PETALING JAYA, Jan 8 — Frustrated with the ban on vaping in several states, a business group has challenged the authorities to similarly prohibit cigarettes.
Pertubuhan Ikatan Usahawan Kecil dan Sederhana Malaysia (Ikhlas) president Mohd Ridzuan Abdullah noted that a fatwa was issued against cigarettes in 1995 and urged state governments to display fairness in their decision to ban electronic cigarettes.
“Why are they not banning cigarettes? Why the double standard decision?
“Is it because you see Malay leaders and MPs smoking in Parliament so you don’t want to ban cigarettes? Please be fair with your decisions and not act unprofessionally,” he told a news conference here.
Mohd Ridzuan also urged vape traders nationwide, except Johor, to carry on with their businesses, saying that Ikhlas would back them should there be any raids from the authorities.
“Don’t worry about raids. Ikhlas will bring the matter to court,” he added.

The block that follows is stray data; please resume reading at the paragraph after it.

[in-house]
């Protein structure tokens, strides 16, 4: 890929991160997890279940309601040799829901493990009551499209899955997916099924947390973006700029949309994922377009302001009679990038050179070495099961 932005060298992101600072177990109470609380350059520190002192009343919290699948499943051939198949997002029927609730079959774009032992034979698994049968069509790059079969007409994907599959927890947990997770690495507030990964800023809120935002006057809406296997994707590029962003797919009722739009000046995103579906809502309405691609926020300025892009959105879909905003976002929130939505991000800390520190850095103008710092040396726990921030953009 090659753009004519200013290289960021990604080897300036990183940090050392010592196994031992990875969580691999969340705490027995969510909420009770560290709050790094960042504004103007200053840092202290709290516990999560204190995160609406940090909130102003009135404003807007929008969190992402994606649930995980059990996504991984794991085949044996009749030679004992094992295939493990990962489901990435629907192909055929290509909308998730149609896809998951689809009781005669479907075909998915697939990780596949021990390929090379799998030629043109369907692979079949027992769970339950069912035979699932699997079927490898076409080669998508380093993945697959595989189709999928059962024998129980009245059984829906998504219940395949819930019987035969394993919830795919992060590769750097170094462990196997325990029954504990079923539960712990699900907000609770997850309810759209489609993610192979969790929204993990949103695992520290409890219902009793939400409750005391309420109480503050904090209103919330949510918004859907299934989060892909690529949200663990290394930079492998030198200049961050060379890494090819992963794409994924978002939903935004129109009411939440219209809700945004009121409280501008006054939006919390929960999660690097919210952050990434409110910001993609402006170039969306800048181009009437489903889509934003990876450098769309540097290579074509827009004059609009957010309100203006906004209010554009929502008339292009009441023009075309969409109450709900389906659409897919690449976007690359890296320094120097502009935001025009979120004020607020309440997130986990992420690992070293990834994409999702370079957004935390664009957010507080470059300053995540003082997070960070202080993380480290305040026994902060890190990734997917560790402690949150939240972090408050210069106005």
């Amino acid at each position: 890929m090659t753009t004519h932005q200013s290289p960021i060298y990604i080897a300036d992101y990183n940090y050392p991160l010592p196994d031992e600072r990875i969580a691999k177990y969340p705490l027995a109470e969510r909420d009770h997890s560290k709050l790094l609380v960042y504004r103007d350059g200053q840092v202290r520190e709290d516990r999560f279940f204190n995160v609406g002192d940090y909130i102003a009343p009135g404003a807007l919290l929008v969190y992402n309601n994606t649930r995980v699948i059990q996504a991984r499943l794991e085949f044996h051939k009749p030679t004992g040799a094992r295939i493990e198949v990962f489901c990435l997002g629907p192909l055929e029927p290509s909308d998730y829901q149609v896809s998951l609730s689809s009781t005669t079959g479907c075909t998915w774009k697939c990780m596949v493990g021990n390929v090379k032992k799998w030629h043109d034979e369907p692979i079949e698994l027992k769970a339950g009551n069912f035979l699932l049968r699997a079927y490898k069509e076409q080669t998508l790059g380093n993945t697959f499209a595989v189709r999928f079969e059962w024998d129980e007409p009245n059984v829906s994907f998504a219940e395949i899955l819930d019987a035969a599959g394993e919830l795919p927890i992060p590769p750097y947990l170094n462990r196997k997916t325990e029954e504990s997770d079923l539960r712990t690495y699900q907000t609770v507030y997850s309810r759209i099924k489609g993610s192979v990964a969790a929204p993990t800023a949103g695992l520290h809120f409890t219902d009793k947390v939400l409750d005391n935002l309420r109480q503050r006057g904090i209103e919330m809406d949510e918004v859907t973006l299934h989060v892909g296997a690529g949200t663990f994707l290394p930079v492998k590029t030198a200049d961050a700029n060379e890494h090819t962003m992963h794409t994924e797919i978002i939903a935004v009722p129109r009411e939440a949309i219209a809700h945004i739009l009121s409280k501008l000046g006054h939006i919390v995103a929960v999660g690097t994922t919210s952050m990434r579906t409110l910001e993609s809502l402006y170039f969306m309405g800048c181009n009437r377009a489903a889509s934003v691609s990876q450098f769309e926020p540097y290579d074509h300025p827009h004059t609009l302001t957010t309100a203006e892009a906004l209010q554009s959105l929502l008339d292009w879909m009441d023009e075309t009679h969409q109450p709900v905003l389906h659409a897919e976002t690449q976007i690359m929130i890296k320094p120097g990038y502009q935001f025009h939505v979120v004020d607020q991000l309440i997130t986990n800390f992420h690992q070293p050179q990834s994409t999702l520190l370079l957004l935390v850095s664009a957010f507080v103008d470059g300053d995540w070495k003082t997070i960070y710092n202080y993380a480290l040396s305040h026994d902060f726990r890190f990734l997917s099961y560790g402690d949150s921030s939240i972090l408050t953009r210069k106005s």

He assured traders that Ikhlas was honest in its fight to ensure that the plight of young Malay entrepreneurs was taken care of.
“I was once bankrupt too. I know the pain of not being able to eat for two days and I don’t want our young aspiring Malay traders to face a similar predicament,” Mohd Ridzuan said.
States that have imposed the ban on the sale of vape products from January 1 are Kelantan, Penang, Kedah, Johor and Terengganu.
Terengganu and Kelantan, however, announced that they will give traders up to one and six months respectively to wrap up their businesses and to clear their stock before enforcing the ban.
While Malacca has announced the decision to ban the sale of electronic cigarettes and vaping itself, it has yet to state the effective date of the prohibition.
Negri Sembilan and Pahang, meanwhile, have allowed the sale of vape products but banned Muslims from vaping.